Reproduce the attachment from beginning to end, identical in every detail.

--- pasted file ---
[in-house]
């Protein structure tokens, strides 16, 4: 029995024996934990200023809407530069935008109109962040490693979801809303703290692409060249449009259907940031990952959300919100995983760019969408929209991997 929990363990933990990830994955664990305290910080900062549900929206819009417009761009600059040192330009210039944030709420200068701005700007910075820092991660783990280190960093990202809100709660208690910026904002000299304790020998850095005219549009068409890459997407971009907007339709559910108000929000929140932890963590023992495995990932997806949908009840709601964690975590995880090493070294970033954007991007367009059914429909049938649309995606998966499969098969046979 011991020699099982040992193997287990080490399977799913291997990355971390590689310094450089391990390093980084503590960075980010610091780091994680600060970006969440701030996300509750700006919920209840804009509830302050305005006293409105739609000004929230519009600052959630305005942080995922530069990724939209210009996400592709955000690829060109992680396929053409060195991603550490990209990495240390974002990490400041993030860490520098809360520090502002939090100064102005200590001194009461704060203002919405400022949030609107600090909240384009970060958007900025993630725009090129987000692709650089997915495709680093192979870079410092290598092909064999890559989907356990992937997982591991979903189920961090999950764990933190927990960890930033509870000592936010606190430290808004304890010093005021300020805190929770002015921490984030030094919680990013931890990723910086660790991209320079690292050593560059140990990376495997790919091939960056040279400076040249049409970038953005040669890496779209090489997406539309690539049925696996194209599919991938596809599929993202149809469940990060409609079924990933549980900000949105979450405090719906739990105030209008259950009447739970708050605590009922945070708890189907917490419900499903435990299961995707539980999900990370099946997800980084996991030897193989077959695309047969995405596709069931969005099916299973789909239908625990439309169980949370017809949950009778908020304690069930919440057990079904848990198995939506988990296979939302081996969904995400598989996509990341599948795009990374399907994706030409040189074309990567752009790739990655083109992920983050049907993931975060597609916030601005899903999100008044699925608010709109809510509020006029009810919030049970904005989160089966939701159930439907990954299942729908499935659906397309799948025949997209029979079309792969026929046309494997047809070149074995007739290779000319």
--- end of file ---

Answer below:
[in-house]
């Protein structure tokens, strides 16, 4: 029995024996934990200023809407530069935008109109962040490693979801809303703290692409060249449009259907940031990952959300919100995983760019969408929209991997 929990363990933990990830994955664990305290910080900062549900929206819009417009761009600059040192330009210039944030709420200068701005700007910075820092991660783990280190960093990202809100709660208690910026904002000299304790020998850095005219549009068409890459997407971009907007339709559910108000929000929140932890963590023992495995990932997806949908009840709601964690975590995880090493070294970033954007991007367009059914429909049938649309995606998966499969098969046979 011991020699099982040992193997287990080490399977799913291997990355971390590689310094450089391990390093980084503590960075980010610091780091994680600060970006969440701030996300509750700006919920209840804009509830302050305005006293409105739609000004929230519009600052959630305005942080995922530069990724939209210009996400592709955000690829060109992680396929053409060195991603550490990209990495240390974002990490400041993030860490520098809360520090502002939090100064102005200590001194009461704060203002919405400022949030609107600090909240384009970060958007900025993630725009090129987000692709650089997915495709680093192979870079410092290598092909064999890559989907356990992937997982591991979903189920961090999950764990933190927990960890930033509870000592936010606190430290808004304890010093005021300020805190929770002015921490984030030094919680990013931890990723910086660790991209320079690292050593560059140990990376495997790919091939960056040279400076040249049409970038953005040669890496779209090489997406539309690539049925696996194209599919991938596809599929993202149809469940990060409609079924990933549980900000949105979450405090719906739990105030209008259950009447739970708050605590009922945070708890189907917490419900499903435990299961995707539980999900990370099946997800980084996991030897193989077959695309047969995405596709069931969005099916299973789909239908625990439309169980949370017809949950009778908020304690069930919440057990079904848990198995939506988990296979939302081996969904995400598989996509990341599948795009990374399907994706030409040189074309990567752009790739990655083109992920983050049907993931975060597609916030601005899903999100008044699925608010709109809510509020006029009810919030049970904005989160089966939701159930439907990954299942729908499935659906397309799948025949997209029979079309792969026929046309494997047809070149074995007739290779000319």